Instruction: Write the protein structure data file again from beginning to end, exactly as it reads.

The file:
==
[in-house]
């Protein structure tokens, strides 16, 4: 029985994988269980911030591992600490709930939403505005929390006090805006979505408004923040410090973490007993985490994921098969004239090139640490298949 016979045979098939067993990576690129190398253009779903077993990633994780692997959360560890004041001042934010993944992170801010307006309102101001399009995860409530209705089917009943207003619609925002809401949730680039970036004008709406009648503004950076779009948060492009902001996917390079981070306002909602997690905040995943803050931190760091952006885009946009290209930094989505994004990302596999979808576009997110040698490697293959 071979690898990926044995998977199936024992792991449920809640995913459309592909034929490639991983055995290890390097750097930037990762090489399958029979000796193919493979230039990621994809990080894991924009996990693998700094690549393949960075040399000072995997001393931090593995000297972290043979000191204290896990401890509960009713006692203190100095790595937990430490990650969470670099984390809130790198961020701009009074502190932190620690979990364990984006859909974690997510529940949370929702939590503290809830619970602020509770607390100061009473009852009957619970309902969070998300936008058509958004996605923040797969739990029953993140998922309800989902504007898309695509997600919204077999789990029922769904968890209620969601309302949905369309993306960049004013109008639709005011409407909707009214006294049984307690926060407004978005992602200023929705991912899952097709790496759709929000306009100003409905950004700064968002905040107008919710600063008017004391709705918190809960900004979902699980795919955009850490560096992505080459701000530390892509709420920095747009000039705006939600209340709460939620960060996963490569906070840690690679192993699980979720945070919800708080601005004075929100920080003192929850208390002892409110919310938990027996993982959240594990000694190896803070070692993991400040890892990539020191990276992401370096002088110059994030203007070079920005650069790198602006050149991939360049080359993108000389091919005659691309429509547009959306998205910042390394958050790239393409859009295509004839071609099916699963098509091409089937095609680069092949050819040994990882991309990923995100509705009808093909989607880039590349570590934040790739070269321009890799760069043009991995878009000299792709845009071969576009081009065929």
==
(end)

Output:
[in-house]
């Protein structure tokens, strides 16, 4: 029985994988269980911030591992600490709930939403505005929390006090805006979505408004923040410090973490007993985490994921098969004239090139640490298949 016979045979098939067993990576690129190398253009779903077993990633994780692997959360560890004041001042934010993944992170801010307006309102101001399009995860409530209705089917009943207003619609925002809401949730680039970036004008709406009648503004950076779009948060492009902001996917390079981070306002909602997690905040995943803050931190760091952006885009946009290209930094989505994004990302596999979808576009997110040698490697293959 071979690898990926044995998977199936024992792991449920809640995913459309592909034929490639991983055995290890390097750097930037990762090489399958029979000796193919493979230039990621994809990080894991924009996990693998700094690549393949960075040399000072995997001393931090593995000297972290043979000191204290896990401890509960009713006692203190100095790595937990430490990650969470670099984390809130790198961020701009009074502190932190620690979990364990984006859909974690997510529940949370929702939590503290809830619970602020509770607390100061009473009852009957619970309902969070998300936008058509958004996605923040797969739990029953993140998922309800989902504007898309695509997600919204077999789990029922769904968890209620969601309302949905369309993306960049004013109008639709005011409407909707009214006294049984307690926060407004978005992602200023929705991912899952097709790496759709929000306009100003409905950004700064968002905040107008919710600063008017004391709705918190809960900004979902699980795919955009850490560096992505080459701000530390892509709420920095747009000039705006939600209340709460939620960060996963490569906070840690690679192993699980979720945070919800708080601005004075929100920080003192929850208390002892409110919310938990027996993982959240594990000694190896803070070692993991400040890892990539020191990276992401370096002088110059994030203007070079920005650069790198602006050149991939360049080359993108000389091919005659691309429509547009959306998205910042390394958050790239393409859009295509004839071609099916699963098509091409089937095609680069092949050819040994990882991309990923995100509705009808093909989607880039590349570590934040790739070269321009890799760069043009991995878009000299792709845009071969576009081009065929």